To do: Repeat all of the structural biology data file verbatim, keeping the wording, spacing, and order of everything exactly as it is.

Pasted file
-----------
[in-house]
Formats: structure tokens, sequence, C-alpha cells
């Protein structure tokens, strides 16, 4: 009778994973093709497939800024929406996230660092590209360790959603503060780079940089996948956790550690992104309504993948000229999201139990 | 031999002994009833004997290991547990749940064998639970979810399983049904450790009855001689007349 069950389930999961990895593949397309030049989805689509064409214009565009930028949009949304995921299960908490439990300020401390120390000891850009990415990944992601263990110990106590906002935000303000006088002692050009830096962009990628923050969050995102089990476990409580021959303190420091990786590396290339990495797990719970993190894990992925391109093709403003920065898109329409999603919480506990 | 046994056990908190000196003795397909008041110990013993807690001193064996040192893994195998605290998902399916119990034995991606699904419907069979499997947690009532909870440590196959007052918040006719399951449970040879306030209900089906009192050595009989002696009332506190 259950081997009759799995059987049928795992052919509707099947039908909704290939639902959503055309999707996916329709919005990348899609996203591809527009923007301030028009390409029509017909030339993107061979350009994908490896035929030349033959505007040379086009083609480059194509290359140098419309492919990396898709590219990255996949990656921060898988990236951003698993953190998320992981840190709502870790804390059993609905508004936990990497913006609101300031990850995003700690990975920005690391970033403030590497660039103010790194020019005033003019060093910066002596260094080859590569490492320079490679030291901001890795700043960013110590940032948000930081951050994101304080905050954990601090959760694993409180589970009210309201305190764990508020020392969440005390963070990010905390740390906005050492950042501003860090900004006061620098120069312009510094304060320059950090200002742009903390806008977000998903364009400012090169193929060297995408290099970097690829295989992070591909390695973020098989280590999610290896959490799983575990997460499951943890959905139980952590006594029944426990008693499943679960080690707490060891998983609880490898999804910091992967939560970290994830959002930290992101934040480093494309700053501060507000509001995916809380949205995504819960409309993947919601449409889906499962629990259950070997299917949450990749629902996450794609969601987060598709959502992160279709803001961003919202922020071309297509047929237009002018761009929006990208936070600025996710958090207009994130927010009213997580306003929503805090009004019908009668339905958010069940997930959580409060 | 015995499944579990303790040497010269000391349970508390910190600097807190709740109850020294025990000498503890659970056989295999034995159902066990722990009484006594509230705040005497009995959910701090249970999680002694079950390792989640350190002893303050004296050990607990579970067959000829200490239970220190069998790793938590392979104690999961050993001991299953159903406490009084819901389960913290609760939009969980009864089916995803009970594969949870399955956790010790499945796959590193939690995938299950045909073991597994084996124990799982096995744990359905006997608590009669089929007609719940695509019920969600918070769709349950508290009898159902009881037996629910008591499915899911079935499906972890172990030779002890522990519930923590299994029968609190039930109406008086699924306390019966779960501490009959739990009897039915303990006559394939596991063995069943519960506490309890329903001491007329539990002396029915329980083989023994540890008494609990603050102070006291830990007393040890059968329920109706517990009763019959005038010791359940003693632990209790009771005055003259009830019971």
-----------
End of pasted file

[in-house]
Formats: structure tokens, sequence, C-alpha cells
């Protein structure tokens, strides 16, 4: 009778994973093709497939800024929406996230660092590209360790959603503060780079940089996948956790550690992104309504993948000229999201139990 | 031999002994009833004997290991547990749940064998639970979810399983049904450790009855001689007349 069950389930999961990895593949397309030049989805689509064409214009565009930028949009949304995921299960908490439990300020401390120390000891850009990415990944992601263990110990106590906002935000303000006088002692050009830096962009990628923050969050995102089990476990409580021959303190420091990786590396290339990495797990719970993190894990992925391109093709403003920065898109329409999603919480506990 | 046994056990908190000196003795397909008041110990013993807690001193064996040192893994195998605290998902399916119990034995991606699904419907069979499997947690009532909870440590196959007052918040006719399951449970040879306030209900089906009192050595009989002696009332506190 259950081997009759799995059987049928795992052919509707099947039908909704290939639902959503055309999707996916329709919005990348899609996203591809527009923007301030028009390409029509017909030339993107061979350009994908490896035929030349033959505007040379086009083609480059194509290359140098419309492919990396898709590219990255996949990656921060898988990236951003698993953190998320992981840190709502870790804390059993609905508004936990990497913006609101300031990850995003700690990975920005690391970033403030590497660039103010790194020019005033003019060093910066002596260094080859590569490492320079490679030291901001890795700043960013110590940032948000930081951050994101304080905050954990601090959760694993409180589970009210309201305190764990508020020392969440005390963070990010905390740390906005050492950042501003860090900004006061620098120069312009510094304060320059950090200002742009903390806008977000998903364009400012090169193929060297995408290099970097690829295989992070591909390695973020098989280590999610290896959490799983575990997460499951943890959905139980952590006594029944426990008693499943679960080690707490060891998983609880490898999804910091992967939560970290994830959002930290992101934040480093494309700053501060507000509001995916809380949205995504819960409309993947919601449409889906499962629990259950070997299917949450990749629902996450794609969601987060598709959502992160279709803001961003919202922020071309297509047929237009002018761009929006990208936070600025996710958090207009994130927010009213997580306003929503805090009004019908009668339905958010069940997930959580409060 | 015995499944579990303790040497010269000391349970508390910190600097807190709740109850020294025990000498503890659970056989295999034995159902066990722990009484006594509230705040005497009995959910701090249970999680002694079950390792989640350190002893303050004296050990607990579970067959000829200490239970220190069998790793938590392979104690999961050993001991299953159903406490009084819901389960913290609760939009969980009864089916995803009970594969949870399955956790010790499945796959590193939690995938299950045909073991597994084996124990799982096995744990359905006997608590009669089929007609719940695509019920969600918070769709349950508290009898159902009881037996629910008591499915899911079935499906972890172990030779002890522990519930923590299994029968609190039930109406008086699924306390019966779960501490009959739990009897039915303990006559394939596991063995069943519960506490309890329903001491007329539990002396029915329980083989023994540890008494609990603050102070006291830990007393040890059968329920109706517990009763019959005038010791359940003693632990209790009771005055003259009830019971």